Tuesday 14 September 2021, 07:00

Chishkala: We’re saving the big celebrations for later

  • RFU beat Egypt 9-0 in their opening match in Group B

Ivan Chishkala scored a hat-trick and made a point of celebrating it

  • On the losing side in the 2016 final, he hopes to go one better in 2021

“I’m quite simply not an emotional person. I can’t say that I felt anything special. I took it for what it was – just another goal.” When Ivan Chishkala spoke to FIFA.com after scoring his first FIFA Futsal World Cup™ goal at Colombia 2016, in a 7-1 defeat of Cuba, he was keen not to get too carried away about it.

Fast forward five years, however, and the RFU forward is visibly more excited to get his name on the scoresheet in a world finals. Chishkala helped himself to a hat-trick in his side’s comfortable 9-0 defeat of Egypt at the Vilnius Arena on Sunday and celebrated his goals with fist clenched, arm outstretched, and blowing kisses into the air.

And when FIFA.com caught up with him afterwards, he was all mischievous smiles as he compared his reactions to scoring at Colombia 2016 and Lithuania 2021: “Yes, I enjoyed it. I celebrated them a bit more this time, though still not as a much as my team-mates. And we haven’t shown everything yet. We’re saving the big celebrations for later, when we hope to have something more than goals to celebrate.”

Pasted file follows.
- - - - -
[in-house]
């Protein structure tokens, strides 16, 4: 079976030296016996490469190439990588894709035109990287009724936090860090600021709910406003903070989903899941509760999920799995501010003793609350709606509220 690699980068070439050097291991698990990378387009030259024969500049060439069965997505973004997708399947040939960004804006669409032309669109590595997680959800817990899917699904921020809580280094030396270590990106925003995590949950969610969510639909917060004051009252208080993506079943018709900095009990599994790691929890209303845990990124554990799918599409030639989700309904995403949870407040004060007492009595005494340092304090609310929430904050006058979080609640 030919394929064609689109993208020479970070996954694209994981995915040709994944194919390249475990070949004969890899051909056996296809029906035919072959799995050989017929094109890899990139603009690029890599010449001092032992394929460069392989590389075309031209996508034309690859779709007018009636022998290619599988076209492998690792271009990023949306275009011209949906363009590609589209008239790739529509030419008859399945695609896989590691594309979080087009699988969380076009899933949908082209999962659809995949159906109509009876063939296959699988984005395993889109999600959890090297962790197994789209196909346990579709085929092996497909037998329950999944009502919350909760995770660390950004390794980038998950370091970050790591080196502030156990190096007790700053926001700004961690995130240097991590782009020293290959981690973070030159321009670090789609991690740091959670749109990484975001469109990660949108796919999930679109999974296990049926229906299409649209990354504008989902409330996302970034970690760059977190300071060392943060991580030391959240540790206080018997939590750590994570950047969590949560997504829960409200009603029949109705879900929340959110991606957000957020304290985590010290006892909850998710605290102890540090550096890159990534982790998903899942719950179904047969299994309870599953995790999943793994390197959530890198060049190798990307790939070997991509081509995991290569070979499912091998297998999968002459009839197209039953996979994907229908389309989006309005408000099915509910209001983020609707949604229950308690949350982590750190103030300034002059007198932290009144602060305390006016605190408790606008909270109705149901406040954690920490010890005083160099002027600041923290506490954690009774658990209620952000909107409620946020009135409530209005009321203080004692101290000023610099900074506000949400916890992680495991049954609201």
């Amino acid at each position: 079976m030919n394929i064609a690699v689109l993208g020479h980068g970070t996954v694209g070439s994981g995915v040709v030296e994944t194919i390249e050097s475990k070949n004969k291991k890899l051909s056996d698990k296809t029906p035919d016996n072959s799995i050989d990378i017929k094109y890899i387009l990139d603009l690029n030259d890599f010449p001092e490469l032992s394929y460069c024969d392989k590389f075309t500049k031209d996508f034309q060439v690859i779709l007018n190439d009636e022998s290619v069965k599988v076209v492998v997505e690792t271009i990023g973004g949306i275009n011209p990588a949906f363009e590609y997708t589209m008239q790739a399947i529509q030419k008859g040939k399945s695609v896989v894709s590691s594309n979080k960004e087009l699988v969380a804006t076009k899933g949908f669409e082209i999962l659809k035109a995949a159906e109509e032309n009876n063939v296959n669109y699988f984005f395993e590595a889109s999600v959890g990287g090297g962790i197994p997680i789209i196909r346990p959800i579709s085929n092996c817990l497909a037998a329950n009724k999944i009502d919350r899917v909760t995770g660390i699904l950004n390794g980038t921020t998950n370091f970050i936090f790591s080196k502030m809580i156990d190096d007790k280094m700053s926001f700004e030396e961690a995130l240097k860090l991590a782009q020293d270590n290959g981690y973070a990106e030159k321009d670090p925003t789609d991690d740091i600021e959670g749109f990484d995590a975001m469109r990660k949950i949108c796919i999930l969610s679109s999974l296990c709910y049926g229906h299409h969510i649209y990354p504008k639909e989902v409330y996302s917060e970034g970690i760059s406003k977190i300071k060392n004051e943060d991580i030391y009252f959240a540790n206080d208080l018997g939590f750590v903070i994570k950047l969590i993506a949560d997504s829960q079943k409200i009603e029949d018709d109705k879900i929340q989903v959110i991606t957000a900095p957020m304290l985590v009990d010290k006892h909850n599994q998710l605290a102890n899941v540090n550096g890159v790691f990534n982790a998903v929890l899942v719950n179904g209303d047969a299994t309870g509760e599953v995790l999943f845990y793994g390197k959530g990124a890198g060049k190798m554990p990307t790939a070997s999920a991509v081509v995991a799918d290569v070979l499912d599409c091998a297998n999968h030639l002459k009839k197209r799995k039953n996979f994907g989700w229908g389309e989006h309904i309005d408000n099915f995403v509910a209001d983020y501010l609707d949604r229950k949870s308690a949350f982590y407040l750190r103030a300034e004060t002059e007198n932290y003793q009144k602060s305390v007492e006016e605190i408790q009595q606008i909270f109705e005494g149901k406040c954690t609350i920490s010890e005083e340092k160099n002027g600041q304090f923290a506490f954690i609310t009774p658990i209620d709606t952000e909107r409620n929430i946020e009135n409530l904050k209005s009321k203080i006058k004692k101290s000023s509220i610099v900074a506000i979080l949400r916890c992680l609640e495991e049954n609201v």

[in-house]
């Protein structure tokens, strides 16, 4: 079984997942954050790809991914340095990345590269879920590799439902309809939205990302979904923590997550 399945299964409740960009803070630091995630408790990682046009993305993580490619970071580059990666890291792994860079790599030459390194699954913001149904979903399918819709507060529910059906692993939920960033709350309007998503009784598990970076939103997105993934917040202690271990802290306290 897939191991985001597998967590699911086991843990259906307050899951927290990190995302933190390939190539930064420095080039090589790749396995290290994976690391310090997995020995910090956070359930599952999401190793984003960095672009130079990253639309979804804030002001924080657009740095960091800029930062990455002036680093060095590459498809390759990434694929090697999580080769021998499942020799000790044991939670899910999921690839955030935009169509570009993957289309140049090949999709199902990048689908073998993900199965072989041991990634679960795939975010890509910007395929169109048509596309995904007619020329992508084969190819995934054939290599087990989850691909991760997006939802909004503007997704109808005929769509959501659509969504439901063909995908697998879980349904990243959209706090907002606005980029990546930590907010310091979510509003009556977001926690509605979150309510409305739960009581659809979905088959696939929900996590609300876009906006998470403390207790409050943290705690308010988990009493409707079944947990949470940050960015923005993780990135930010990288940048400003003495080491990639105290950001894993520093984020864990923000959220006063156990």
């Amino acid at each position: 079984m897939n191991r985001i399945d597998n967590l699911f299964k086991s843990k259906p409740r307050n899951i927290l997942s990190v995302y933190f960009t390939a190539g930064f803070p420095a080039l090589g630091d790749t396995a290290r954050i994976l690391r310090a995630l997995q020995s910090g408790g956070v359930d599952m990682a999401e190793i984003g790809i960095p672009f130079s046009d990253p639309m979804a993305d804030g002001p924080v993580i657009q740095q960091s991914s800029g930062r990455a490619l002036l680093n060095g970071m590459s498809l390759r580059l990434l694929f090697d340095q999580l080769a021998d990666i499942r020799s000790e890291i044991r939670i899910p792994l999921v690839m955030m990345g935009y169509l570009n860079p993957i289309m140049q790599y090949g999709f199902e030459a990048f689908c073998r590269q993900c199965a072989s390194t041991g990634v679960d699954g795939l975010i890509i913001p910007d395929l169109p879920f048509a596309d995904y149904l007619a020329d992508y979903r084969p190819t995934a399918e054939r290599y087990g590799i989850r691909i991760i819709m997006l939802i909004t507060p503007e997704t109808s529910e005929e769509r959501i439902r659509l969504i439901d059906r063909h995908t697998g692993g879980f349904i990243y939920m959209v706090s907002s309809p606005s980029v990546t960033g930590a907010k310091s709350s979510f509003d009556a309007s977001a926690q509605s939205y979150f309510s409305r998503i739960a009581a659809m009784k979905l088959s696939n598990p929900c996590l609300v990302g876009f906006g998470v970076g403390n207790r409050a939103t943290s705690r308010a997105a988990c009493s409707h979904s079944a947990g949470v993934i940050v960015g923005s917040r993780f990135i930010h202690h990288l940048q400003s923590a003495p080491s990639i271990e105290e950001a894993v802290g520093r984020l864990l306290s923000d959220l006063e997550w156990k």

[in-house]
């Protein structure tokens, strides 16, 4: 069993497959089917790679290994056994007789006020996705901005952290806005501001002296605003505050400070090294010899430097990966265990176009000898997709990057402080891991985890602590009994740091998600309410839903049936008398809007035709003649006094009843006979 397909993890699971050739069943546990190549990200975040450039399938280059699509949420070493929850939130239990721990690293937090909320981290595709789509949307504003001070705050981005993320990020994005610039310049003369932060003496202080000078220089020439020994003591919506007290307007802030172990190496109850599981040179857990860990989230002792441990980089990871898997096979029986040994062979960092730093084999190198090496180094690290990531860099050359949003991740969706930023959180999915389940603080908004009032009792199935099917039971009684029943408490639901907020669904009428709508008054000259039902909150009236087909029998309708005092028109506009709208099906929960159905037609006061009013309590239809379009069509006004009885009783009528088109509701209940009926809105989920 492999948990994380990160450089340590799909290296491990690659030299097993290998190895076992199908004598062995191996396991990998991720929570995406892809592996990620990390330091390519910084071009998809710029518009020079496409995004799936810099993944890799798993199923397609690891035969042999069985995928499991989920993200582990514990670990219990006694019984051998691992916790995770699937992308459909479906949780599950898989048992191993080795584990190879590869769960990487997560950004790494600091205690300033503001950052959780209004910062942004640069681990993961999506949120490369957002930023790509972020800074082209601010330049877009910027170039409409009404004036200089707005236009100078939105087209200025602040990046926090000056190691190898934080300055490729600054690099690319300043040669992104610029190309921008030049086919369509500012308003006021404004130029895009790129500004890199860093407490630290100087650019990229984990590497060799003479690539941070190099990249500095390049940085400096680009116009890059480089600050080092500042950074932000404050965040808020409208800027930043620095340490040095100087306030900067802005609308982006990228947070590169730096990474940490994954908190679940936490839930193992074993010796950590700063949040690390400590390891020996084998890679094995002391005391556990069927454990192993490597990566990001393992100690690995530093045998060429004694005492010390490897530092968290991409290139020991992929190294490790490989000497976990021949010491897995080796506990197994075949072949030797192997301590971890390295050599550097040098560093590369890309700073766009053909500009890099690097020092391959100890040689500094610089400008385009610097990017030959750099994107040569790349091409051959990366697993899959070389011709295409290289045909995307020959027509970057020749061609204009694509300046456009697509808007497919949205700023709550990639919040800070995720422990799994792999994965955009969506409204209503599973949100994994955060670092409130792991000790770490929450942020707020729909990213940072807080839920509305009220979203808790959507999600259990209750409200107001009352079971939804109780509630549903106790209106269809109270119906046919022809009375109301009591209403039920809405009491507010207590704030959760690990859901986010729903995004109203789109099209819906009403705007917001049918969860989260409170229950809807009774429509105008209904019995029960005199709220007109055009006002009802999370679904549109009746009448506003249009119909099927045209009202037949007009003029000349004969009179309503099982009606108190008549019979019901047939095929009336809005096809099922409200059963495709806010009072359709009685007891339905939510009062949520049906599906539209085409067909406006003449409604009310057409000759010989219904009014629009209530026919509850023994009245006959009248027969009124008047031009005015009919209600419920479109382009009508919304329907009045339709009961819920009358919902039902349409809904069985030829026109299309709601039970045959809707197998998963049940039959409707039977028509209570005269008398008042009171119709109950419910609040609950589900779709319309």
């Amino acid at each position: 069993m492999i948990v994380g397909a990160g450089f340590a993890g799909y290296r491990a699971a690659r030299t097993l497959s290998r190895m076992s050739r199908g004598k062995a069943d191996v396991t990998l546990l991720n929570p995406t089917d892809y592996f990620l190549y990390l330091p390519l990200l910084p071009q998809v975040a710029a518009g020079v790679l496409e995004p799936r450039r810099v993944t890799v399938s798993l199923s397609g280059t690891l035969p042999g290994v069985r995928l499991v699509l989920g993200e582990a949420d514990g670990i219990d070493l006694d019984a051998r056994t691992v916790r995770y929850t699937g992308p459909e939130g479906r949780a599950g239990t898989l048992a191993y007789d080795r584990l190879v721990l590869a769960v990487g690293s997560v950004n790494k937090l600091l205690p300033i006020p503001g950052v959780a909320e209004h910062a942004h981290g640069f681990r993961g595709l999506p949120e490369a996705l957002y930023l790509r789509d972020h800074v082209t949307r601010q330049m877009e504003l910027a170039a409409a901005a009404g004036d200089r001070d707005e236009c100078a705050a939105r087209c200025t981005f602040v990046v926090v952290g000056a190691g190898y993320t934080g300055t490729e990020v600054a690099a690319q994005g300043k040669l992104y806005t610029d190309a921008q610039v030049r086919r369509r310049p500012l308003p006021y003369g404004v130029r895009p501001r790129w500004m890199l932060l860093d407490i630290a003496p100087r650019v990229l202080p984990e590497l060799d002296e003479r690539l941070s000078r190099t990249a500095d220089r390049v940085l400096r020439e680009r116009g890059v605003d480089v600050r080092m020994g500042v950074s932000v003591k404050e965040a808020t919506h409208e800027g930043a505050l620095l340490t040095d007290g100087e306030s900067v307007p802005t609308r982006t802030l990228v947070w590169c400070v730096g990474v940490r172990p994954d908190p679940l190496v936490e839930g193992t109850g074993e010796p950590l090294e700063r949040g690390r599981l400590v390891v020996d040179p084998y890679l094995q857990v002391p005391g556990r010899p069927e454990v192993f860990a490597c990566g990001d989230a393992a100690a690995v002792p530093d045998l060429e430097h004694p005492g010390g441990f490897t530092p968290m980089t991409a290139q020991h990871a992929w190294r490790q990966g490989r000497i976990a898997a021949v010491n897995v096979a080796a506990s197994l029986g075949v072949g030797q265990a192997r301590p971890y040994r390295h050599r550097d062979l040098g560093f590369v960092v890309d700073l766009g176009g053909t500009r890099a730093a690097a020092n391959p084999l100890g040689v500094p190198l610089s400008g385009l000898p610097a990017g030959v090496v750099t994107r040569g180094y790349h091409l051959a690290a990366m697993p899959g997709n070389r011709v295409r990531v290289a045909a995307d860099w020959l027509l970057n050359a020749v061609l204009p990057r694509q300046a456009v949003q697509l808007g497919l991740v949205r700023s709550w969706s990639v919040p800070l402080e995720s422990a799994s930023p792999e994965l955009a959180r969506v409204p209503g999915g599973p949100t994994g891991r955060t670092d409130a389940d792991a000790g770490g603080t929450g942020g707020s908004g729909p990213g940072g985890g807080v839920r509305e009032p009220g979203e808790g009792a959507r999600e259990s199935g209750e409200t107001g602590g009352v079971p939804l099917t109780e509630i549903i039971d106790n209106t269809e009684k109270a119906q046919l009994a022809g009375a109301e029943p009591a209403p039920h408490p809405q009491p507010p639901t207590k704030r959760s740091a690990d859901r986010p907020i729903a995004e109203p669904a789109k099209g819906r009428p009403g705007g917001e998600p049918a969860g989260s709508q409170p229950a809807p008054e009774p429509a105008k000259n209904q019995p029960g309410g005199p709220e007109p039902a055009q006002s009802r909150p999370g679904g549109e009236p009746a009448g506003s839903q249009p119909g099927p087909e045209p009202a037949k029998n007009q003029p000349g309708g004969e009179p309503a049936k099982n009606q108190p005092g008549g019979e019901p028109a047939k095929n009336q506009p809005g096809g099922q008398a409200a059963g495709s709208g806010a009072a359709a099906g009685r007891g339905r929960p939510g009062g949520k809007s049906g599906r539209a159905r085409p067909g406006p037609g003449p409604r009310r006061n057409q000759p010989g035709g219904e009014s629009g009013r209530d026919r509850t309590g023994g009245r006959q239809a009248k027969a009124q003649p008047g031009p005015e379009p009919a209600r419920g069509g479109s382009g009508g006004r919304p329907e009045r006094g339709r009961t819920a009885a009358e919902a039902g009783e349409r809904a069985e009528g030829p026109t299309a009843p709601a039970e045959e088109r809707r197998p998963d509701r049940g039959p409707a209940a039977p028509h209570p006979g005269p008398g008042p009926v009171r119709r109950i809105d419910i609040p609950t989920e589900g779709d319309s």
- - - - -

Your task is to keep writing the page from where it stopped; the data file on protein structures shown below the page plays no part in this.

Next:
One step beyond

Chishkala and his team-mates came very close to obtaining that “something” five years ago in Colombia, where they lost 5-4 to Argentina in the final, which perhaps explained their determination to impress against the Pharaohs. “We’ve got very high expectations,” said Chishkala, who plays for SL Benfica Futsal in Portugal. “We’ve got one of the best teams in the world and we always want to win.

“Memories of the final are still there. It was a tough moment,” he recalled. “But we’ve come back with the same goal: to go just as far and to win this time. We showed that with our performance in this match.”

Despite their superiority and the emphatic scoreline against the Egyptians, RFU kept the pressure on until the final whistle, putting everything they had into every attack and defending as if their lives depended on it whenever their opponents went on the offensive.

“That’s our mindset of never giving up and never letting up,” added Chishkala, who now has his sights set on RFU’s next match, against Uzbekistan. “That’s why we never stopped attacking and why we stayed focused to the end so that we wouldn’t concede. We’re here for one thing and one thing only: to win the tournament. It’s important to show all our opponents that we’ll be fighting all the way, for every ball.”

RFU's Chishkala shoots

Old head on young shoulders

That determination was not enough in itself against Argentina in Colombia, where Chishkala, then aged 21, was the second-youngest player in his side and the 12th-youngest in the tournament.

“I was very young and I was new to the demands of the very highest level, like the World Cup.” Now a key player in the Sbornaja line-up, he added: “I’m five years older now, but if you look at our team, I’m still one of the youngest (laughs). I’m more confident because I have that experience and more responsibilities. I still see myself as a young player, though. I try to bring as much as I can to the team, and I know I can still learn more from my more experienced team-mates.”

Come the end of the tournament, Chishkala may well be learning some expansive new celebration routines from them.